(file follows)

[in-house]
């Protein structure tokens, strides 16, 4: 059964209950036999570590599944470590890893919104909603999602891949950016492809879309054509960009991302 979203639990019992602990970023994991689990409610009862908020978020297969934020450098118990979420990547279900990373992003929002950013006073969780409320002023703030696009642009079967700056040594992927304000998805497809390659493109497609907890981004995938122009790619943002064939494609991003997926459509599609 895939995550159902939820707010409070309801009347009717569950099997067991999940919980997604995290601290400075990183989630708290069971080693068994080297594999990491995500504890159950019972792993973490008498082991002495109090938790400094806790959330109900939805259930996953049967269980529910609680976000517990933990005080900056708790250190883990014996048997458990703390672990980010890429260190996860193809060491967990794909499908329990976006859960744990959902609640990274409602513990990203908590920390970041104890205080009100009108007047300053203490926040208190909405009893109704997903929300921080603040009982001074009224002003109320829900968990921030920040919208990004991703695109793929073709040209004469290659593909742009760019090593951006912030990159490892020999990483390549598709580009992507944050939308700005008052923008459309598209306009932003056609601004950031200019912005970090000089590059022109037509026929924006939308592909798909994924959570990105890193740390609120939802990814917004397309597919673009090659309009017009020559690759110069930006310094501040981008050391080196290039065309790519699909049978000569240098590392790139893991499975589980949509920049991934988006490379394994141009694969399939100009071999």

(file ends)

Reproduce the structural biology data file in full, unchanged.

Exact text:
[in-house]
């Protein structure tokens, strides 16, 4: 059964209950036999570590599944470590890893919104909603999602891949950016492809879309054509960009991302 979203639990019992602990970023994991689990409610009862908020978020297969934020450098118990979420990547279900990373992003929002950013006073969780409320002023703030696009642009079967700056040594992927304000998805497809390659493109497609907890981004995938122009790619943002064939494609991003997926459509599609 895939995550159902939820707010409070309801009347009717569950099997067991999940919980997604995290601290400075990183989630708290069971080693068994080297594999990491995500504890159950019972792993973490008498082991002495109090938790400094806790959330109900939805259930996953049967269980529910609680976000517990933990005080900056708790250190883990014996048997458990703390672990980010890429260190996860193809060491967990794909499908329990976006859960744990959902609640990274409602513990990203908590920390970041104890205080009100009108007047300053203490926040208190909405009893109704997903929300921080603040009982001074009224002003109320829900968990921030920040919208990004991703695109793929073709040209004469290659593909742009760019090593951006912030990159490892020999990483390549598709580009992507944050939308700005008052923008459309598209306009932003056609601004950031200019912005970090000089590059022109037509026929924006939308592909798909994924959570990105890193740390609120939802990814917004397309597919673009090659309009017009020559690759110069930006310094501040981008050391080196290039065309790519699909049978000569240098590392790139893991499975589980949509920049991934988006490379394994141009694969399939100009071999």